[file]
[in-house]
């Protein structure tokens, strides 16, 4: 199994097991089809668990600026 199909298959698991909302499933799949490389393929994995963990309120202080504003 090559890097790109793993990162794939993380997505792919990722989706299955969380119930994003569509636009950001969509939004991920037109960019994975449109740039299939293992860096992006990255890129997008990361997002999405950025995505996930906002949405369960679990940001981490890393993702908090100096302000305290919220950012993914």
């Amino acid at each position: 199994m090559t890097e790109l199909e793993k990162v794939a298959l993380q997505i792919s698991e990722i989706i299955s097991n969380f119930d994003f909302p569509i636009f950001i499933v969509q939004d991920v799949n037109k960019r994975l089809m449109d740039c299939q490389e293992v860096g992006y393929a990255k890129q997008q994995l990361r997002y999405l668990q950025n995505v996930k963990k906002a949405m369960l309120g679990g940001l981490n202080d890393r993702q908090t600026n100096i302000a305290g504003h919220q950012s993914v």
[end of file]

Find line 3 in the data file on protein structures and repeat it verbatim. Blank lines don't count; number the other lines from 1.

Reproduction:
């Amino acid at each position: 199994m090559t890097e790109l199909e793993k990162v794939a298959l993380q997505i792919s698991e990722i989706i299955s097991n969380f119930d994003f909302p569509i636009f950001i499933v969509q939004d991920v799949n037109k960019r994975l089809m449109d740039c299939q490389e293992v860096g992006y393929a990255k890129q997008q994995l990361r997002y999405l668990q950025n995505v996930k963990k906002a949405m369960l309120g679990g940001l981490n202080d890393r993702q908090t600026n100096i302000a305290g504003h919220q950012s993914v």